Have you ever felt as if the real issue at hand is not being addressed? Despite the validity and importance of every argument presented, it only served as a distraction from the actual problem. Yet, you cannot shake the feeling that every attempt to discuss the issue is redirected toward another seemingly less urgent matter.

In the context of Strategic Management, a “Red Herring” typically refers to a misleading or irrelevant piece of information that can divert attention or distract from the main issue or objective. It is often used as a metaphor to describe something that appears significant but is, in fact, a false trail.

Traditionally “Red Herring” was used in negotiation as a deliberate strategy to divert the attention away from the topic of discussion to a topic of lesser importance. This tactic allows negotiators to bring up the original topic later, under more favourable conditions or without facing challenges.

Whether using “Red Herring” in Strategic Management is intentional or not, the negative impact on the business remains the same, ultimately affecting the bottom line—profit.

Red Herring Strategy

The Red Herring Strategy in Strategic Management is quite common in the board room and management meetings to argue for one’s recommendation. Yet, it cannot amply be proven without being accusatory and committing career suicide. However, not all is lost; there are valid leadership strategies that can be used to counteract the use of Red Herring in Strategic Management, Strategies that coherently align the actions and decisions of the business with its business goals.

1: Clearly Define and Communicate Business Goals:

The cornerstone of any successful business is a leadership team collaboratively working toward common goals; goals they buy into, are inspired by and are motivated to work toward achieving.

Establish clear and well-defined business goals that are aligned with the Organization’s Mission and Vision. Communicate these goals effectively to all stakeholders, including the board members and management team. When red herrings are introduced, refer back to the established goals to ensure discussions and decisions remain focused.

2: Foster a Culture of Evidence-Based Decision Making:

Another cornerstone of success is teamwork, and teamwork is inspired when leaders create an environment that fosters transparency, collaboration, and creativity.

Encourage a culture where decisions are based on objective evidence and thorough analysis. Emphasize the importance of data-driven decision-making and request supporting evidence for any claims made during discussions. Encourage critical thinking and constructive questioning of the information presented, focusing on its relevance to the decision at hand.

3: Establish Decision-Making Criteria:

How leaders make decisions, what information is considered and how they evaluate the information presented before making a decision is rarely questioned, if at all. And only upon reflecting after an ill-informed decision negatively impacted a business is when the gaps in the decision-making process revealed. Even after gaps are apparent in the decision-making process, the process isn’t questioned, improved or steps taken to correct.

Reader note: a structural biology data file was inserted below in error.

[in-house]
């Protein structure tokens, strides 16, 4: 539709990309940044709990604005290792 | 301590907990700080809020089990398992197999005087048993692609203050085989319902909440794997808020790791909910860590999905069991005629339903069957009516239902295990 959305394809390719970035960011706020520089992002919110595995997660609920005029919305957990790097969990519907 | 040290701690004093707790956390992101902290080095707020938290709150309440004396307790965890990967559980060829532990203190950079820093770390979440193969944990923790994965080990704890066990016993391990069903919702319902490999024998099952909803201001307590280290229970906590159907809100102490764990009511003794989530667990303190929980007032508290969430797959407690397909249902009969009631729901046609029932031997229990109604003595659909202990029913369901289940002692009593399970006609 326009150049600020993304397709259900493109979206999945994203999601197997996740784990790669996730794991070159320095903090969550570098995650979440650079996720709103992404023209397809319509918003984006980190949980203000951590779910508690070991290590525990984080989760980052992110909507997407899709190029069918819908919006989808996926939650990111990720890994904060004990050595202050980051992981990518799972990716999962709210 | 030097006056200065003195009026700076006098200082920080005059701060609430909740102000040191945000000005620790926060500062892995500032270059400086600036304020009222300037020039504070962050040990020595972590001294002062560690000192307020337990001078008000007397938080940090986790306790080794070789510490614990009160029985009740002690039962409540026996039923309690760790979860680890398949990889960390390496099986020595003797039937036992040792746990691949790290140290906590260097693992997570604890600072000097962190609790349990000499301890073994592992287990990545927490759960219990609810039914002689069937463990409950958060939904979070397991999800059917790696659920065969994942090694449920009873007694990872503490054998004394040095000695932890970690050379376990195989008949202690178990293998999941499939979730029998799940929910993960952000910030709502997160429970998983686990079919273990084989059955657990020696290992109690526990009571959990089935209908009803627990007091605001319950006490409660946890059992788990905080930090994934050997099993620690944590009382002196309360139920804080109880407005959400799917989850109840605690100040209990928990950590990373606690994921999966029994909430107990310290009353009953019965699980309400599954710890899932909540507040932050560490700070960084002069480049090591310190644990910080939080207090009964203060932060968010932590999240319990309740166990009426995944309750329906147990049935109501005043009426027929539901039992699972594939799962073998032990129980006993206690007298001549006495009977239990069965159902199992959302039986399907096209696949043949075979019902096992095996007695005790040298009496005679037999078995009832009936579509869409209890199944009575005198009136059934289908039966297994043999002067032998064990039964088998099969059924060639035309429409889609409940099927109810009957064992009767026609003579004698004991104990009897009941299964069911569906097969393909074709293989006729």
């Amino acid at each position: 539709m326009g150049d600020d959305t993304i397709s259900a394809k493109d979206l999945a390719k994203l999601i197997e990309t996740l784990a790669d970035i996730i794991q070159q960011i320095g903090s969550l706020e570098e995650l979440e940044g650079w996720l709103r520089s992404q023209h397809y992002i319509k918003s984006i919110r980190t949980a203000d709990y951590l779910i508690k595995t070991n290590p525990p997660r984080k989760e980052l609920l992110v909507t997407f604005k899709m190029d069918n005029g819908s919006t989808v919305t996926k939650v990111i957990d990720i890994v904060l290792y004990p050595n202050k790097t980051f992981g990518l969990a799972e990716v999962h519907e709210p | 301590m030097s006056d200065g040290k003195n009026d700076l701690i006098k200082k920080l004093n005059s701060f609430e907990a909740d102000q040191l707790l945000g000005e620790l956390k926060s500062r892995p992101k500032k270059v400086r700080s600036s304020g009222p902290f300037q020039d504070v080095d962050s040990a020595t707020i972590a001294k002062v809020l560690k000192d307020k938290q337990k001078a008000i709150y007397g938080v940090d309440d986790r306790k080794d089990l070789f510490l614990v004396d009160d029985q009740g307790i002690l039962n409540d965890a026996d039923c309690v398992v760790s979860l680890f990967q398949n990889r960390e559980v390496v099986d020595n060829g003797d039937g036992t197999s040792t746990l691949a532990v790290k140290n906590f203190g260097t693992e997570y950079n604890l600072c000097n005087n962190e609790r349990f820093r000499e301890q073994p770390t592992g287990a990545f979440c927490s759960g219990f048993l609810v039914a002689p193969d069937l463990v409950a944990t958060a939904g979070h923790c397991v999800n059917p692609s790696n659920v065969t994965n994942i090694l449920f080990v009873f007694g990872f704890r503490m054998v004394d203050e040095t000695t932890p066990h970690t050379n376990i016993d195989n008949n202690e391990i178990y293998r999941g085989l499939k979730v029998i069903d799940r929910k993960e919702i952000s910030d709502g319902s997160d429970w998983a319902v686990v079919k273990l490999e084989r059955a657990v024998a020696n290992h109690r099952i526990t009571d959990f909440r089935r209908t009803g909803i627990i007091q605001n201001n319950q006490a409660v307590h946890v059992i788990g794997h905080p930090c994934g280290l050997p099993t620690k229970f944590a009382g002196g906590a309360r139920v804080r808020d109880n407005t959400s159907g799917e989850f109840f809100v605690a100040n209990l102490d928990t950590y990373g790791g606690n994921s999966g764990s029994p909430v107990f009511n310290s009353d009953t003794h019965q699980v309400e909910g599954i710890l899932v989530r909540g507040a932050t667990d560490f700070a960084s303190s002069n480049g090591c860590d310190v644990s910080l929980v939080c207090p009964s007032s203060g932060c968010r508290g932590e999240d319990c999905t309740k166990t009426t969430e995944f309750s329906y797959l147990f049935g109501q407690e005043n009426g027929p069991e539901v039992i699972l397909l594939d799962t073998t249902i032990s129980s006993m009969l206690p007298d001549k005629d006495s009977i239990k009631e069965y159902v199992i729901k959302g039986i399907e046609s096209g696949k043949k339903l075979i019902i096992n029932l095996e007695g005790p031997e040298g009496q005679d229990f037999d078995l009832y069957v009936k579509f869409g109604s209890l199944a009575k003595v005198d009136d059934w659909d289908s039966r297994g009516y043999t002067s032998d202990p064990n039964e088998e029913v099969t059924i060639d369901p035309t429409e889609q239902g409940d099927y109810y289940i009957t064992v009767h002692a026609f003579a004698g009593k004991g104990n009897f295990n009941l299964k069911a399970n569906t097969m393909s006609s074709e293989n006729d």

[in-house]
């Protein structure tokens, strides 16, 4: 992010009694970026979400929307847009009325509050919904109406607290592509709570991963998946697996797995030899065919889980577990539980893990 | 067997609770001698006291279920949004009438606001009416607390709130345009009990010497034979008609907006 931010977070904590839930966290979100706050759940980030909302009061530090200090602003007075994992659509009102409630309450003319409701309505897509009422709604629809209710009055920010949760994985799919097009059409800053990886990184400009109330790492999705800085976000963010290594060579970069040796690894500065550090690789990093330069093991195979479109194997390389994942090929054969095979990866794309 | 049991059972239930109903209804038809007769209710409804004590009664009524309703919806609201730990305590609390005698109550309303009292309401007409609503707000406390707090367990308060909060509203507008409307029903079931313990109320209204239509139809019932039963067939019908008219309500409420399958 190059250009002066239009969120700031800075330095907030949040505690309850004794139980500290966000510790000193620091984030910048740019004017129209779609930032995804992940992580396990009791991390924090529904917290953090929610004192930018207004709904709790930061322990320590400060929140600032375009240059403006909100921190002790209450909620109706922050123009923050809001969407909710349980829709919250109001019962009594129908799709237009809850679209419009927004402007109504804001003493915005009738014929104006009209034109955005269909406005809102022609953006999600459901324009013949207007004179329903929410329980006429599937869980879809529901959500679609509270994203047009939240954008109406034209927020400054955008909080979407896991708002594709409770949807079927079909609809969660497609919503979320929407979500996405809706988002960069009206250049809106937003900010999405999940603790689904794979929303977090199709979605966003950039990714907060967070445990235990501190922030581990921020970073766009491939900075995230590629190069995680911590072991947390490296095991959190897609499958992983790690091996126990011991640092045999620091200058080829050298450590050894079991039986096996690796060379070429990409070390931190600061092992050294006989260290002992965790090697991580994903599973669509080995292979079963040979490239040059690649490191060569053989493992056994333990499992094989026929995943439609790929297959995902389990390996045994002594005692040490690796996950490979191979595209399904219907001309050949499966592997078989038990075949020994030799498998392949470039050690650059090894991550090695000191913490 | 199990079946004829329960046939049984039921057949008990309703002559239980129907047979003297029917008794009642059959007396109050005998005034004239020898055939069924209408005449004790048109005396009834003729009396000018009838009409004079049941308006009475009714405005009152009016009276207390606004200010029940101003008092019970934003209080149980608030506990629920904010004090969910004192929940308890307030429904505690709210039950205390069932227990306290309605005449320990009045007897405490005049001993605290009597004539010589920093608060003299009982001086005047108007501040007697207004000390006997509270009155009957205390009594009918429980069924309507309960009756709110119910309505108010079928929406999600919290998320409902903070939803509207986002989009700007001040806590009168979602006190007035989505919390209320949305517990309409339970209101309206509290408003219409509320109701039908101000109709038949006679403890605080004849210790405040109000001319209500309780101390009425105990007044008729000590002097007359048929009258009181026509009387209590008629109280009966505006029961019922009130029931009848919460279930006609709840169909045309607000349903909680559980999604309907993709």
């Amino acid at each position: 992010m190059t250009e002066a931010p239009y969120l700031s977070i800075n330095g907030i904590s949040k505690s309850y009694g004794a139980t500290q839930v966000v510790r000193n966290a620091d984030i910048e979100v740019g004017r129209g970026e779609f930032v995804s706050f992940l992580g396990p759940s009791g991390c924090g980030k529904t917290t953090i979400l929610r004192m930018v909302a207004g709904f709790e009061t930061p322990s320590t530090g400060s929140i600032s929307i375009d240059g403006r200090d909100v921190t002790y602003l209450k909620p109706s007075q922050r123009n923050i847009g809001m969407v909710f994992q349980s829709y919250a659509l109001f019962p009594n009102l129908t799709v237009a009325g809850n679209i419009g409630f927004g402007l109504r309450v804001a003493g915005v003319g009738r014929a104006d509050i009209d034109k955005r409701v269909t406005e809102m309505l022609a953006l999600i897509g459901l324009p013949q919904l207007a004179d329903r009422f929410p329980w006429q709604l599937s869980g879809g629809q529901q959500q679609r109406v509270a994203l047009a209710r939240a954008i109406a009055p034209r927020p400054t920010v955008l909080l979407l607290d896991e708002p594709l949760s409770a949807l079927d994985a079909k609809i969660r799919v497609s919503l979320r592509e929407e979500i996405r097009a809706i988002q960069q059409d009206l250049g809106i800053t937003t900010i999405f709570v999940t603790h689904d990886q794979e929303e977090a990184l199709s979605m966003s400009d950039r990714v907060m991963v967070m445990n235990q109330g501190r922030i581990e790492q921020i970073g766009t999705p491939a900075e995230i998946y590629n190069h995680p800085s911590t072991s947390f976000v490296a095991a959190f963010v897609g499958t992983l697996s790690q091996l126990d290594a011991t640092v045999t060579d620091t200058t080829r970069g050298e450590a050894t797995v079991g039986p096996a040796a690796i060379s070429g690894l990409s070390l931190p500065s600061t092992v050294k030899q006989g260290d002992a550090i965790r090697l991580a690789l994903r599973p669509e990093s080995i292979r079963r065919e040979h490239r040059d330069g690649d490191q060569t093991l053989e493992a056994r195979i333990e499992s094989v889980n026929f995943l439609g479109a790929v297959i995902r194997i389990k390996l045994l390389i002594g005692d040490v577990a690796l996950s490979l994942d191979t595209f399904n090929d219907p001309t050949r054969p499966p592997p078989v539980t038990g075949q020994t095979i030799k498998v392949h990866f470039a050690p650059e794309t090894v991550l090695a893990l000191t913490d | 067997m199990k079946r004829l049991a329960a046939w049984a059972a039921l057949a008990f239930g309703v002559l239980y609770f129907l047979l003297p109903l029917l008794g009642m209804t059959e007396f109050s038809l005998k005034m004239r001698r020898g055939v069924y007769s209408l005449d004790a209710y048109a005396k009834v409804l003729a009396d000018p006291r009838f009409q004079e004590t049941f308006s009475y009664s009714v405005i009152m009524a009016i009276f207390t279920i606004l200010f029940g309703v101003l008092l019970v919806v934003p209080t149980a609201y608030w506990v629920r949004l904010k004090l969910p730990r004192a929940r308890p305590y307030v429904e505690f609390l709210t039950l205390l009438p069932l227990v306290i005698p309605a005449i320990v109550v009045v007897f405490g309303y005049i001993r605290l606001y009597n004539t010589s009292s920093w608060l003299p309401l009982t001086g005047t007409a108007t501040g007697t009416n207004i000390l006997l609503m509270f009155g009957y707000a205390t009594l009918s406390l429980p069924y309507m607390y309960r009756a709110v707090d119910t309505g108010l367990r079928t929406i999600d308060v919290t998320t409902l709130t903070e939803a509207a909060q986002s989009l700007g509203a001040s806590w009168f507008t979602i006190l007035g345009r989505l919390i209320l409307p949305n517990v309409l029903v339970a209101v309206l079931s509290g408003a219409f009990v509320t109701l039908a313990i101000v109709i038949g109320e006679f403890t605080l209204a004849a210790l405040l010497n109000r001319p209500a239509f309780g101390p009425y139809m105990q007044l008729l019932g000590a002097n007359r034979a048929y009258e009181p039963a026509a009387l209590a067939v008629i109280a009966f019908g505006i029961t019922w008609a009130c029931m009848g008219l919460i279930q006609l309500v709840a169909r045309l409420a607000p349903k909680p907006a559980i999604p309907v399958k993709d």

Develop a clear set of decision-making criteria that should be considered when evaluating options. These criteria can include alignment with business goals, financial feasibility, market potential, risk assessment, and strategic fit. When a red herring is introduced, evaluate it against the established criteria and assess its impact on the decision-making process.

4: Assign a Devil’s Advocate Role:

Too often, poor judgement falls through the cracks because team members are afraid to question the fallacies in their peer’s decisions, thinking or arguments, negatively impacting the organization.

Appoint a designated devil’s advocate in meetings to challenge ideas and arguments presented. This role is responsible for questioning the validity and relevance of information, ensuring that red herrings are exposed and addressed. Rotate this role among team members to promote a fair and balanced approach.

5: Conduct Post-Mortem Evaluations:

Similar to point 4 above, often, when a business decision fails, the decision is discussed superficially, and everyone moves on. The problem resurfaces differently with varying degrees of damage to the business – some minor and others more severe. The underlying issue builds in severity until it erupts into a significant loss, followed by swift actions – reprimand or dismissal.

After meetings, conduct evaluations to assess the effectiveness of decision-making processes and identify any potential red herrings that may have influenced the discussions. Use these evaluations as learning opportunities to refine future meeting strategies and improve decision-making processes.

By implementing these strategies, you can create a more conducive environment for effective decision-making, minimizing the impact of red herrings and ensuring that discussions and decisions remain aligned with the business goals.

Practical Execution:

The execution of these strategies is discussed in more detail in Leadership Processes, elevating Critical & Strategic thinking, with practical instructions:

1: To collaboratively define clear goals from the Business’s Corporate Strategy

2: To develop the information to minimize red herrings and realign the leader’s actions to the business’s agenda

3: To develop your own unique, coherent decision-making process, with insights to question any fallacies impacting the quality of your decision.

Also, check out the other articles in NMCS Insights Corner for additional tips, strategies and insights to help with other business challenges.

Additional References:

Leadership Processes – elevating Critical & Strategic Thinking

NMCS Insights Blog

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